• DFL: Tina Smith (Incumbent)
      • $1.3 million raised. $617k spent. $2.74 million cash on hand.
  • Republican: Jason Lewis
    • $413k raised. $521k spent. 360k cash on hand.
  • Republican: Rob Barrett
    • $5.7k raised. $10k spent. $1.3k cash on hand.
  • Republican: Theron Preston Washington
    • No Q3 filing.

The Star Tribune’s Stephen Montemayor has a good breakdown here.


  • Republican: Rep. Jim Hagedorn (Incumbent)
    • $212k raised. $74k spent, $459k cash on hand.
  • DFL: Dan Feehan
    • 2016 candidate for the district who lost by about 1300 votes. Filed for candidacy after or around the deadline. Feehan’s filing lists that he transferred $900 in from his prior election committee.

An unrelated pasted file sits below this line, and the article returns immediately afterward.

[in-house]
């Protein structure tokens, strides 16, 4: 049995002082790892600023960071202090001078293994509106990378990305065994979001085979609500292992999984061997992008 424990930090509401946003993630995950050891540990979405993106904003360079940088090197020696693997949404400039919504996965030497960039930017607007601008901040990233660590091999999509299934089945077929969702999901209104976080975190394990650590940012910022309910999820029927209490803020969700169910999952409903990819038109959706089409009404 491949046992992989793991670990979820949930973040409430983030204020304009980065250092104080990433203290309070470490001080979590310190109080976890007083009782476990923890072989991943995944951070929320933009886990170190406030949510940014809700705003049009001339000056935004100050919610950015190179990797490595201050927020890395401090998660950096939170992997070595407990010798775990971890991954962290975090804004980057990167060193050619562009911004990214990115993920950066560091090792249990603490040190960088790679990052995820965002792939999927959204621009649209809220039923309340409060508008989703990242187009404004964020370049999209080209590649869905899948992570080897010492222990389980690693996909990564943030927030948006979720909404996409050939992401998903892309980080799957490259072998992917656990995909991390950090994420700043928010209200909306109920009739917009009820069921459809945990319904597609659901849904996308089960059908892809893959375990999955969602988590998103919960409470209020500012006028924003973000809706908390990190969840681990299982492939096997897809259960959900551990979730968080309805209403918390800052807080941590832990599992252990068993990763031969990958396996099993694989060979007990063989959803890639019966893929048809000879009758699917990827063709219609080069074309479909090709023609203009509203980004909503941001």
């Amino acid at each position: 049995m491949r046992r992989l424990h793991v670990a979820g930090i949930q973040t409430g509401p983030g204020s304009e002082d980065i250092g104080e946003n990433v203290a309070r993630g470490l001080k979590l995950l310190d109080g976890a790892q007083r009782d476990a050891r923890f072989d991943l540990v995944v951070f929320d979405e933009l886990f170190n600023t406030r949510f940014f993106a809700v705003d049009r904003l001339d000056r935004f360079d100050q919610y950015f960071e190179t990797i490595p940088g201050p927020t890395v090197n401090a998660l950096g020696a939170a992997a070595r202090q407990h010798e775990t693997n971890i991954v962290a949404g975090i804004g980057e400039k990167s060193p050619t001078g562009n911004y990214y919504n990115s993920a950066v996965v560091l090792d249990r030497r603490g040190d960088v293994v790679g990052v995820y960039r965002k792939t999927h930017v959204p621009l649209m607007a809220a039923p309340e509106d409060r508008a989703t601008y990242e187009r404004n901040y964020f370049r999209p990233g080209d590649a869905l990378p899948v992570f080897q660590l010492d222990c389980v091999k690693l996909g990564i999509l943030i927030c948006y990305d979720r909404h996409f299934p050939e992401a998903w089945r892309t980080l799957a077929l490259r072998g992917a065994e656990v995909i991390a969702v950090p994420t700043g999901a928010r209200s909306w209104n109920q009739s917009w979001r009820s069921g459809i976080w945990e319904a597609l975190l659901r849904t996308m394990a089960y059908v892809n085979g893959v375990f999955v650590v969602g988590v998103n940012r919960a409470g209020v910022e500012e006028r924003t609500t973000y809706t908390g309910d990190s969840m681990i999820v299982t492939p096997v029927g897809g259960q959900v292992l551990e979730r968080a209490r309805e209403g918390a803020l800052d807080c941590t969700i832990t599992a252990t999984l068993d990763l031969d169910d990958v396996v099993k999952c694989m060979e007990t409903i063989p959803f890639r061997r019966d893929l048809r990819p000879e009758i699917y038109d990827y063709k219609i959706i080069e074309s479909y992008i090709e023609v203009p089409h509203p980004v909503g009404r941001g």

• DFL: Ralph Kaehler
    • No Q3 filing.
  • Unaffiliated: Hans Gabriel Tinsley
    • No Q3 filing.


  • DFL: Rep. Angie Craig (Incumbent)
    • $506k raised. $127k spent. $1.1 million cash on hand.
  • Republican: Rick Olson
    • $25k raised. $24.9k spent. $80.5k cash on hand.
    • Notable: Olson loaned his campaign $80k.


  • DFL: Rep. Dean Phillips (Incumbent)
    • $213k raised. $170k spent. $225.8k cash on hand.
  • Republican: Kendall Qualls
    • $93.5k raised. $13.7k spent. $97.7k cash on hand.
    • Notable: Qualls loaned his campaign 20k from that total (and 31.8k overall).
  • Independent: Gary Edward Heyer
    • No Q3 filing.


  • DFL: Rep. Betty McCollum (Incumbent)
    • $125k raised. $80k spent. $245k cash on hand.


  • DFL: Rep. Ilhan Omar (Incumbent)
    • $1.09 million raised. $441k spent. $1.56 million cash on hand.
    • Notable: Omar is in a safe district and raising close to what Sen. Tina Smith, a Senate candidate, raised.


  • Republican: Rep. Tom Emmer (Incumbent)
    • $334k raised. $138k spent. $731k cash on hand.